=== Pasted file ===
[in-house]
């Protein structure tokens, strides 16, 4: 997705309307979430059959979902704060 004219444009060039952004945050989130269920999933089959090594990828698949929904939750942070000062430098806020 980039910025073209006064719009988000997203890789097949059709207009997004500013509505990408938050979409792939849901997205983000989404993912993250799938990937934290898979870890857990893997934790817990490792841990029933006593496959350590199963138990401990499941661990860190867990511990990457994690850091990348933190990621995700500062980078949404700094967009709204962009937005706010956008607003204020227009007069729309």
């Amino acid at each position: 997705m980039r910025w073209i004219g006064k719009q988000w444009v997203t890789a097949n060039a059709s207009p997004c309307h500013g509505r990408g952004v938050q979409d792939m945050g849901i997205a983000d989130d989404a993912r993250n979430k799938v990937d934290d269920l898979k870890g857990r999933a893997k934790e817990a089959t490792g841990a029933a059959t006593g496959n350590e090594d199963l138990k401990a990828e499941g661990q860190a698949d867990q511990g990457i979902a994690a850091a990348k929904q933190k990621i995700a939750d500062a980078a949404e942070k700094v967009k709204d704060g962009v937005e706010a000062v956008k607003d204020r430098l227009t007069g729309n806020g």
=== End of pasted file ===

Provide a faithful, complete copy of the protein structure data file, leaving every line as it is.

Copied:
[in-house]
């Protein structure tokens, strides 16, 4: 997705309307979430059959979902704060 004219444009060039952004945050989130269920999933089959090594990828698949929904939750942070000062430098806020 980039910025073209006064719009988000997203890789097949059709207009997004500013509505990408938050979409792939849901997205983000989404993912993250799938990937934290898979870890857990893997934790817990490792841990029933006593496959350590199963138990401990499941661990860190867990511990990457994690850091990348933190990621995700500062980078949404700094967009709204962009937005706010956008607003204020227009007069729309």
């Amino acid at each position: 997705m980039r910025w073209i004219g006064k719009q988000w444009v997203t890789a097949n060039a059709s207009p997004c309307h500013g509505r990408g952004v938050q979409d792939m945050g849901i997205a983000d989130d989404a993912r993250n979430k799938v990937d934290d269920l898979k870890g857990r999933a893997k934790e817990a089959t490792g841990a029933a059959t006593g496959n350590e090594d199963l138990k401990a990828e499941g661990q860190a698949d867990q511990g990457i979902a994690a850091a990348k929904q933190k990621i995700a939750d500062a980078a949404e942070k700094v967009k709204d704060g962009v937005e706010a000062v956008k607003d204020r430098l227009t007069g729309n806020g």